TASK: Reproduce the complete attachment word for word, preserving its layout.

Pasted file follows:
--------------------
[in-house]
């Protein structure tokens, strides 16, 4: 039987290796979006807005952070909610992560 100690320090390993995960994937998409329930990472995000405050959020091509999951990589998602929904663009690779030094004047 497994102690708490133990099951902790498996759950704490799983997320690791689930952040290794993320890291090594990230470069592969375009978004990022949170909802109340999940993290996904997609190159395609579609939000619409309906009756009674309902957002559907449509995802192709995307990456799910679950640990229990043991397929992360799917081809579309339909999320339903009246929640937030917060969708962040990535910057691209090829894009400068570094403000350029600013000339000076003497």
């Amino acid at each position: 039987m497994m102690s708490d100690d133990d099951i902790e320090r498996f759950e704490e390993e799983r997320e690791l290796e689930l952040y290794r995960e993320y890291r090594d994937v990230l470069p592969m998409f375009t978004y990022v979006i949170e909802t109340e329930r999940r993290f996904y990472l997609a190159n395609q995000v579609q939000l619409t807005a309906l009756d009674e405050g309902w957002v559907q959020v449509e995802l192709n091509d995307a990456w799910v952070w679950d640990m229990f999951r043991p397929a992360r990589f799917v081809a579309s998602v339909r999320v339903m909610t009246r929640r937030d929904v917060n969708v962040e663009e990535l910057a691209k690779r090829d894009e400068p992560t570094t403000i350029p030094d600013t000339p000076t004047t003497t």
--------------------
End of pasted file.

[in-house]
């Protein structure tokens, strides 16, 4: 039987290796979006807005952070909610992560 100690320090390993995960994937998409329930990472995000405050959020091509999951990589998602929904663009690779030094004047 497994102690708490133990099951902790498996759950704490799983997320690791689930952040290794993320890291090594990230470069592969375009978004990022949170909802109340999940993290996904997609190159395609579609939000619409309906009756009674309902957002559907449509995802192709995307990456799910679950640990229990043991397929992360799917081809579309339909999320339903009246929640937030917060969708962040990535910057691209090829894009400068570094403000350029600013000339000076003497």
């Amino acid at each position: 039987m497994m102690s708490d100690d133990d099951i902790e320090r498996f759950e704490e390993e799983r997320e690791l290796e689930l952040y290794r995960e993320y890291r090594d994937v990230l470069p592969m998409f375009t978004y990022v979006i949170e909802t109340e329930r999940r993290f996904y990472l997609a190159n395609q995000v579609q939000l619409t807005a309906l009756d009674e405050g309902w957002v559907q959020v449509e995802l192709n091509d995307a990456w799910v952070w679950d640990m229990f999951r043991p397929a992360r990589f799917v081809a579309s998602v339909r999320v339903m909610t009246r929640r937030d929904v917060n969708v962040e663009e990535l910057a691209k690779r090829d894009e400068p992560t570094t403000i350029p030094d600013t000339p000076t004047t003497t």